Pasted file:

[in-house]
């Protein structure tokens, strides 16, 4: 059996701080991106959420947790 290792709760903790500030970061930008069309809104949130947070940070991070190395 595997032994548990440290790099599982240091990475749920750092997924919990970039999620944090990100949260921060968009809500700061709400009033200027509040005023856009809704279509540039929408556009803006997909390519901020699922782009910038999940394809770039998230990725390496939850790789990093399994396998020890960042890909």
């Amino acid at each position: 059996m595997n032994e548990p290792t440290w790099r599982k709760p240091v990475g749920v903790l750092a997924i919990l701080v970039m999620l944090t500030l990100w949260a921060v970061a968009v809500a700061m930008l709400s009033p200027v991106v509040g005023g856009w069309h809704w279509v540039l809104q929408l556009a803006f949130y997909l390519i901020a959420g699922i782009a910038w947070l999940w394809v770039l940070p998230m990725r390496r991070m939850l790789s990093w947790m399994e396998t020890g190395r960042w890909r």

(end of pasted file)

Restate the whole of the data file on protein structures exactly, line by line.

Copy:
[in-house]
């Protein structure tokens, strides 16, 4: 059996701080991106959420947790 290792709760903790500030970061930008069309809104949130947070940070991070190395 595997032994548990440290790099599982240091990475749920750092997924919990970039999620944090990100949260921060968009809500700061709400009033200027509040005023856009809704279509540039929408556009803006997909390519901020699922782009910038999940394809770039998230990725390496939850790789990093399994396998020890960042890909």
């Amino acid at each position: 059996m595997n032994e548990p290792t440290w790099r599982k709760p240091v990475g749920v903790l750092a997924i919990l701080v970039m999620l944090t500030l990100w949260a921060v970061a968009v809500a700061m930008l709400s009033p200027v991106v509040g005023g856009w069309h809704w279509v540039l809104q929408l556009a803006f949130y997909l390519i901020a959420g699922i782009a910038w947070l999940w394809v770039l940070p998230m990725r390496r991070m939850l790789s990093w947790m399994e396998t020890g190395r960042w890909r």